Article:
I have a new LG TV that only has toslink audio output. I got one of those toslink to rca adapters so I can connect my 2.1 speaker system that is normally used for a computer. It works okay except for I have to turn the volume up very far to get usable sound from the speakers. This causes the speakers to distort when an action scene comes on or something that has a higher volume than just two people talking.
My speakers don’t do this if I have my computer or an mp3 player connected. In fact they are pretty loud and I can’t even turn them up loud enough to get distortion without having my neighbors pounding on my door to turn it down.
Could there be something wrong with my converter? It seems like it doesn’t put out a strong enough signal for my speakers to use.
It is likely to be what Joey P says - but to be more complete:
You need to ensure that all the stages of the chain are running at sensible levels. This is what is known as gain staging. If the TV volume control is a long way down, and you try to compensate by turning the speaker volume up, you will run into trouble. In this case, since you have a digital link coming from the speakers, if the TV is turned down the digital audio will only be using a small part of the possible resolution the digital representation has. Amplify that and it will sound bad. In general you want to have the TV volume turned quite a way up, and use the speaker controls to do any actual control of sound levels.
Which is great, until he pulls the cord out to put the speakers back on his TV and goes deaf because the TV is on 11.
But still, I understand what you’re saying, give the speakers all the volume and let them decide what they need and throw away the rest.
There’s also the possibility that something just isn’t connected correctly or a setting on the TV isn’t set properly. If there’s more than one Optical out or it needs to be configured so that Optical Out is turned on, that needs to be looked at as well (probably not likely with a optical connection giving some/little sound, but still).
First thing to check is to set that all the volumes are turned up.
Yeah, it isn’t always well thought out on the part of the TV manufacturers. The problem seems to be that every manufacturer thinks that their device has to be able to control everything. TVs seem to especially be prone to this. It is reasonable for many people - that the TV be the centre of the world. But it sometimes means that the TV isn’t really well sorted to live in a hybrid situation.
There is of course some hope that the TV can be made to behave - such as setting the optical out to not be controlled by the TV’s volume control. So rattling about in the manual is needed.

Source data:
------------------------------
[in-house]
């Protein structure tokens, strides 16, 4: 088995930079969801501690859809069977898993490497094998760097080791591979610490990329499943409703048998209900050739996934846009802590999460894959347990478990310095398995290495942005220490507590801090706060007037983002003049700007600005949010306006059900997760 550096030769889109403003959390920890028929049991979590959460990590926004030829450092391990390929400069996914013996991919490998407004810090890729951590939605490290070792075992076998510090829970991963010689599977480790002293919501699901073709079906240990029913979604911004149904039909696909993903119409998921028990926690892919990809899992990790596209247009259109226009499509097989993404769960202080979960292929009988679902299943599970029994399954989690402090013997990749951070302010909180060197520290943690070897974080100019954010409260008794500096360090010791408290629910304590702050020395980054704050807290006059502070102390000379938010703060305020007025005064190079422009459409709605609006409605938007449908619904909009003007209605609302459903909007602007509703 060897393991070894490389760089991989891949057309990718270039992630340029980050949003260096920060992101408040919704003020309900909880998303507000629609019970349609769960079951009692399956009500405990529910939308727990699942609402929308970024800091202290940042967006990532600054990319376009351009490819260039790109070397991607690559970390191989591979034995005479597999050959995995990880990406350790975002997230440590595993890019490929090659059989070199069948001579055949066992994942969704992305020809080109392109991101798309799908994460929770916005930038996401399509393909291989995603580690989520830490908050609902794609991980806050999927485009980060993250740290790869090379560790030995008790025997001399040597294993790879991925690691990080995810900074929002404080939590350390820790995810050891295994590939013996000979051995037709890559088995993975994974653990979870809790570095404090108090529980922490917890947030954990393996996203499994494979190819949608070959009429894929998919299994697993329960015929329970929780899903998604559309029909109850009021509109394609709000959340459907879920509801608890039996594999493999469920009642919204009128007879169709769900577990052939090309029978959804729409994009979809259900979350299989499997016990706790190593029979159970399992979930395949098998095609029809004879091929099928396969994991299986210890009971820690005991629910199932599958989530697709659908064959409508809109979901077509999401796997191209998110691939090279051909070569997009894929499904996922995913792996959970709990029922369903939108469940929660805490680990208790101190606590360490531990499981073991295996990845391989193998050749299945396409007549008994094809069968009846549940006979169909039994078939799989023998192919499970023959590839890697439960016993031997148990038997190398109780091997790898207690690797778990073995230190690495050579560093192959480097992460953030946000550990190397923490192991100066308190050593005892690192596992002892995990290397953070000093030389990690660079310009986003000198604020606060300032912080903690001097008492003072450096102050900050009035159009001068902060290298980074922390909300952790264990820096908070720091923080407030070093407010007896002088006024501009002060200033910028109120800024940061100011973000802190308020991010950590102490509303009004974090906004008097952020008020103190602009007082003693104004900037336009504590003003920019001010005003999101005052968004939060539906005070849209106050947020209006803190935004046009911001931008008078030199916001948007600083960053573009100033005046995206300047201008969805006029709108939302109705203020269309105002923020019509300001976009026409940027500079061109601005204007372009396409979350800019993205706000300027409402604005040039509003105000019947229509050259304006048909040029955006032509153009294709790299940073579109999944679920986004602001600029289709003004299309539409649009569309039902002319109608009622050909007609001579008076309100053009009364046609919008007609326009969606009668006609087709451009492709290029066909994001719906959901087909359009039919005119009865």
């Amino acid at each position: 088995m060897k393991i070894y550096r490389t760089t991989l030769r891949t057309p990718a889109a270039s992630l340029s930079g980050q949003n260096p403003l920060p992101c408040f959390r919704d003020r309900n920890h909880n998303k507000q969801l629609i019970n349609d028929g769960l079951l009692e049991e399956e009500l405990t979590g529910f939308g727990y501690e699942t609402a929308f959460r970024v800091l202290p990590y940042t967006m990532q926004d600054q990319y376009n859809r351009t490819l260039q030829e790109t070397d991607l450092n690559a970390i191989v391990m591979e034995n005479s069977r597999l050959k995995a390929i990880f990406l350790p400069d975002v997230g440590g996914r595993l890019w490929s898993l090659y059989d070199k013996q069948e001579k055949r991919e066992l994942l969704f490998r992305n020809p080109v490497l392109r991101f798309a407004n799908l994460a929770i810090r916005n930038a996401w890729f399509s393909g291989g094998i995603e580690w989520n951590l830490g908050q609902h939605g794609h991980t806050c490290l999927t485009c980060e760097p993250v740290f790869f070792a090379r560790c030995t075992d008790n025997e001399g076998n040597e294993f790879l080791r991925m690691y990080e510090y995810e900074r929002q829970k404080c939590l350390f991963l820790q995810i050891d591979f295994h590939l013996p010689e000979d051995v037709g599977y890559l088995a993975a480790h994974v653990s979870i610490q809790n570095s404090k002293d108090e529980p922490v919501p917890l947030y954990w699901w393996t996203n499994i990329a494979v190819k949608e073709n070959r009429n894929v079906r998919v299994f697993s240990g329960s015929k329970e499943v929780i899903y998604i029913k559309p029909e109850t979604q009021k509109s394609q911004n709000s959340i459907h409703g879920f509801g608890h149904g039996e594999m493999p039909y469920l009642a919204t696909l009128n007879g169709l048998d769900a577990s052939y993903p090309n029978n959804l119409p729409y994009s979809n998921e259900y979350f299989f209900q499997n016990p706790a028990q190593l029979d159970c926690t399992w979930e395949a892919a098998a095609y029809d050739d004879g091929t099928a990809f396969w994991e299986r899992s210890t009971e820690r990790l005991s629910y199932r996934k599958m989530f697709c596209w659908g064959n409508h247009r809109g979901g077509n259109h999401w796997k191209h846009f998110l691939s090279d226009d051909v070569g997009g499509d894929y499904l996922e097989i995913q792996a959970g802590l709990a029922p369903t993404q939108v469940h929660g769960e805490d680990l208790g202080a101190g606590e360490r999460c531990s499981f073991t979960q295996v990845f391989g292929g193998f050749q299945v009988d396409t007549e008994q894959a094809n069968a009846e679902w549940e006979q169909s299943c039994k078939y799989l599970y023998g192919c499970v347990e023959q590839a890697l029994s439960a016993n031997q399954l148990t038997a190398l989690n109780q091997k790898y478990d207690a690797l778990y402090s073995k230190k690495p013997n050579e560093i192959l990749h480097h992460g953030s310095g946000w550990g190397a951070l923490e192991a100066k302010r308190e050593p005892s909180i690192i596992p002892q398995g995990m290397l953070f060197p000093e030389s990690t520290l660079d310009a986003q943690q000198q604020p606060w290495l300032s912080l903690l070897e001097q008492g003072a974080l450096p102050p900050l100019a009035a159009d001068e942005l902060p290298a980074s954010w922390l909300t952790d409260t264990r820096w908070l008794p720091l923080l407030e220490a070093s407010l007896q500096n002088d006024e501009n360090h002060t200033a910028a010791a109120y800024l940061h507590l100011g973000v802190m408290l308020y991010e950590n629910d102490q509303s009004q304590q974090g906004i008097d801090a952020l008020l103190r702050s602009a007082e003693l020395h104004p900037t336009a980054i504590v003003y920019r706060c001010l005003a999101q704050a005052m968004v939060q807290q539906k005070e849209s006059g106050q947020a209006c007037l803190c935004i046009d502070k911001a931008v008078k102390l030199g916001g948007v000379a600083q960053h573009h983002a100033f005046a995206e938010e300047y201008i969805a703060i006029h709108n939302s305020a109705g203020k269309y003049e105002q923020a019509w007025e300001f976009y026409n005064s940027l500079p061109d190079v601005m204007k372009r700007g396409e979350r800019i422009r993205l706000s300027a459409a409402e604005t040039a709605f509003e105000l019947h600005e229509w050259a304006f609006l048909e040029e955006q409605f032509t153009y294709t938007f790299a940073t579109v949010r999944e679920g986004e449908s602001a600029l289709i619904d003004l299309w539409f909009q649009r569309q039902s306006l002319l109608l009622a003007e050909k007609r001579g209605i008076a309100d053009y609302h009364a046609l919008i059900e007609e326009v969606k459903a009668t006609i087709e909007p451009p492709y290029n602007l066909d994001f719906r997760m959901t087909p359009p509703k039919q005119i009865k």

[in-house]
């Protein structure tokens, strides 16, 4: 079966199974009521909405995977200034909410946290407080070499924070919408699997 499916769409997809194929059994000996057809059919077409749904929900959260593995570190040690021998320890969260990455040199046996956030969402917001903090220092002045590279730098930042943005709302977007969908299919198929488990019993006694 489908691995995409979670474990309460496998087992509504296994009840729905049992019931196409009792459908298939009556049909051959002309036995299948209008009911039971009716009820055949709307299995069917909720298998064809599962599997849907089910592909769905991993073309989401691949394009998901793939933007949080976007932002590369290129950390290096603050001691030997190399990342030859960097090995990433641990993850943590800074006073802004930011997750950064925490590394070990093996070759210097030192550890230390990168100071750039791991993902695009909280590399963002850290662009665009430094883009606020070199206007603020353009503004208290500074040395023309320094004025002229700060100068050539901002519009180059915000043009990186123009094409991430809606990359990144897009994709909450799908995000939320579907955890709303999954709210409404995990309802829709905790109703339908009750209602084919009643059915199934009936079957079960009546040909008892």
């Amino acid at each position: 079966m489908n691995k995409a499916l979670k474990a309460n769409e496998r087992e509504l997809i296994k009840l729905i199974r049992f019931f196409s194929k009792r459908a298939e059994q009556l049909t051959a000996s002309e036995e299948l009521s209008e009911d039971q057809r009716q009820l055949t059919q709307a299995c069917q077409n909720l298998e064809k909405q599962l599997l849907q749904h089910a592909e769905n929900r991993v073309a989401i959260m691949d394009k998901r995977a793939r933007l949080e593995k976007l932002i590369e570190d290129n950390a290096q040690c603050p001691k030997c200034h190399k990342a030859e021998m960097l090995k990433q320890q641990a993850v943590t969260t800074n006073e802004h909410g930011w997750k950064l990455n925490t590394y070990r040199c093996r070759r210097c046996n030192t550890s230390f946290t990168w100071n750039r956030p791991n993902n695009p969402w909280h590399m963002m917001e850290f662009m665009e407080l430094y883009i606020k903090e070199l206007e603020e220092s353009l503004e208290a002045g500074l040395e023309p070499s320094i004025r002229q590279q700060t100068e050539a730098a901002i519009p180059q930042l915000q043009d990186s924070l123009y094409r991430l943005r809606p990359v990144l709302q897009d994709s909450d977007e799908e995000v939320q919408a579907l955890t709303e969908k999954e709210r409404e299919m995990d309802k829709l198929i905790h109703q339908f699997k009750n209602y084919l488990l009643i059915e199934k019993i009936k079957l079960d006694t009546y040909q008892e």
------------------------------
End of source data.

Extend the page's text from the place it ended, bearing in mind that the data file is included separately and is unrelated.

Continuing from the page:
Thanks for you suggestions, here are the answers to your questions.
When the TV is in optical output mode (there is just 1 optical output), there is no control of the tv volume. I guess it is assumed that whatever is connected controls its own volume as the tv is just providing a line level output. The tv does have an optical output mode that is intended to control the volume of the connected device if it is “Simplink” compatible, but I am not using that of course. I am just using the straight optical output mode. In this mode none of the dynamic “smart sound” features the tv has are active and when I try to adjust the volume there is no change in the volume level and an icon that indicates “feature unavailable” pops up on the screen.
Yes my speakers have a volume control, I couldn’t turn them up without one. With the output of the converter I am having to turn the speaker volume up I am assuming to the max that is causing the distortion. There is no indication of what level the speaker volume is at because there is just an up and down button and no LEDs or anything to show where it is set.
A few other things.
1)With all this moving around, make sure all your connections are secure, especially the ones for the speakers.
2)Do you have anything else in your house with an RCA input or a optical output (like, say, a DVD player) that you could hook up just to check this out.
If you could connect the optical output of a DVD player to this and everything worked fine, then the issue would be isolated to the TV. If it didn’t work, it’s anything but the TV or the speakers (you said the work with your computer). What does that leave us with, optical cable and converter and any other cables that get left behind when you move back to the computer?
A 2.1 system designed for a PC isn’t ever going to reproduce high volume sounds from an action movie in HD with fidelity. It’s not intended to. If you can’t afford a proper stereo setup right now, then consider a sound bar or just use the TV’s built-in speakers. You’re trying to put a square peg into a round hole; that, and not the cabling, is your problem.